Unsurprisingly, the Jetta feels like a fun European sports sedan. The lowered suspension makes for supple body lean, and the handling is crisp. The steering is light, but it relays road textures through the steering to your fingertips, and you really get a sense of what the front tires are doing. The steering moves with the quickness and precision belonging to a sports car. This car feels made for turning, but there is a caveat. As with big engines in small cars, the six cylinder does hamper its handling a bit. Because it is a transversely mounted six cylinder, the engine is placed way over the front axle which contributes to relentless understeer. You can probably tell from the pictures above, but if you turn the wheel all the way at speed, then it literally just insists on going straight rather than turning. Of course, this is at the very limit. But still in enthusiastic driving, the Jetta is an entertaining car. As a driver, I felt connected to the car, and I got the sense that all the controls were working in harmony. Even the sharp brakes contribute to its fluid handling. There is a delicacy to its handling that is hard to explain. It feels…articulate. I mean that as a compliment. Even though the suspension is lowered, the ride is not as bad as you would think. There is an underlying firmness, but road imperfections do not jostle the cabin uncomfortably.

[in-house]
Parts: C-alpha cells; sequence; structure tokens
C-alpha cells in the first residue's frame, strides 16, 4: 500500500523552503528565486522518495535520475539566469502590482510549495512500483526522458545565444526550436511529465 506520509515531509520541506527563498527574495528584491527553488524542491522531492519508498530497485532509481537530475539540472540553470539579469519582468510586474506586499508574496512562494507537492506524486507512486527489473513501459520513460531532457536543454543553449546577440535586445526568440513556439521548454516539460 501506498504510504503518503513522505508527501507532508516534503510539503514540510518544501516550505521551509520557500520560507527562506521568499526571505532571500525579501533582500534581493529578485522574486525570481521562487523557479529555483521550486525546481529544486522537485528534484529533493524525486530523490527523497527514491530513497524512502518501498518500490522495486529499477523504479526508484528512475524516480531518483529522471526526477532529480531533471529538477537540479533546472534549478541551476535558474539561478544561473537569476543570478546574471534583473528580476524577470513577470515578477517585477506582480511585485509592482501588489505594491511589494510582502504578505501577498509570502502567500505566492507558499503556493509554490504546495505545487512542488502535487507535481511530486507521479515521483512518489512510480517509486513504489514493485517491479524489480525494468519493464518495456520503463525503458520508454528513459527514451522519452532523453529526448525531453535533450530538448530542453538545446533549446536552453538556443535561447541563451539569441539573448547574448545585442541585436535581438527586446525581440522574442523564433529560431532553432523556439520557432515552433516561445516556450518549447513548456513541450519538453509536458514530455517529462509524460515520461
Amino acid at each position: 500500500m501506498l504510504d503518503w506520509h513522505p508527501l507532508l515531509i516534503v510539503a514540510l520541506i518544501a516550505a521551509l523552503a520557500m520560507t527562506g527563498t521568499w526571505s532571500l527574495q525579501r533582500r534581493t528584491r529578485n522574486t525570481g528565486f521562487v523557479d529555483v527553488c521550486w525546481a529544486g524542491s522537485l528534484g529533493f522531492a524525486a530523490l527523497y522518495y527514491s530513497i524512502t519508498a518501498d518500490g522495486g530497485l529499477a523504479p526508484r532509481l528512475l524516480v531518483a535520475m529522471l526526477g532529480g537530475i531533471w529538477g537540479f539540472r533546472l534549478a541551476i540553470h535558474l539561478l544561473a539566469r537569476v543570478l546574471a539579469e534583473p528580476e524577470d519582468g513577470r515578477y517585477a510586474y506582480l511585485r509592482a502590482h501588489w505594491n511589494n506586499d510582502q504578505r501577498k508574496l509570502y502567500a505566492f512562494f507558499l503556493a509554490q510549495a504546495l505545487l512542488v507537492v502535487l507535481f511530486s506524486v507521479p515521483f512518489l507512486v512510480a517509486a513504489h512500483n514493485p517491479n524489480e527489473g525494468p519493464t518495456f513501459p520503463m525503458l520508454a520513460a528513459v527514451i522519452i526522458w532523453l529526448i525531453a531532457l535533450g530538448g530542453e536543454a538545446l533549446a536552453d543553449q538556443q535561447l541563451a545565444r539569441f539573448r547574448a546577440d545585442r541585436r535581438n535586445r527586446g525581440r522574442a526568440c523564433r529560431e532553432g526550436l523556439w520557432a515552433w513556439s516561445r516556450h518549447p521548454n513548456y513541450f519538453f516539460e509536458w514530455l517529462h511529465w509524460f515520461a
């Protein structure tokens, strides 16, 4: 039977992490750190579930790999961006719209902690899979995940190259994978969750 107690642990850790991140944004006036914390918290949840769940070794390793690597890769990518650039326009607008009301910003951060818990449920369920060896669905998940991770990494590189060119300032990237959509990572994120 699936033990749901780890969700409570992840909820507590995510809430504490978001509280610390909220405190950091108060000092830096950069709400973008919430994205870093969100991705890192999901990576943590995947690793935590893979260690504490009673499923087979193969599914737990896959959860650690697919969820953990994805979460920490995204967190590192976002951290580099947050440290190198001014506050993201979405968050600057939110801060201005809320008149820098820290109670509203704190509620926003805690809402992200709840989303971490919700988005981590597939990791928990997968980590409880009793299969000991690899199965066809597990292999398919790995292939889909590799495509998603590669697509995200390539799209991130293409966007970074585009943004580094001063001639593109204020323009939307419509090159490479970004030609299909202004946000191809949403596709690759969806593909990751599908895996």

The point of the VR6 is the engine that powers this version. Whereas lesser Jettas were powered by either a 115 horsepower 2.0 liter four cylinder or a 90 horsepower 1.9 liter four cylinder diesel, the VR6 is powered by a 172 horsepower narrow angle six cylinder (V6s are usually wider angle). According to Wikipedia, 0-60 mph takes 6.9 seconds which seems accurate. It lags a little at low revs and you do have to downshift to quicken the pace, but once you do, you will find that its midrange power is impressive. Past 2,000 rpm it surges, and the power delivery feels smooth, even at the end of the powerband. The five speed manual transmission coupled to the six makes for a great combination. The shifter reminds me why I love Volkswagen manuals. The shifter is slick with short throws, and the clutch has excellent feedback and weight. However, like all Volkswagen manuals I’ve done, the clutch travel is long.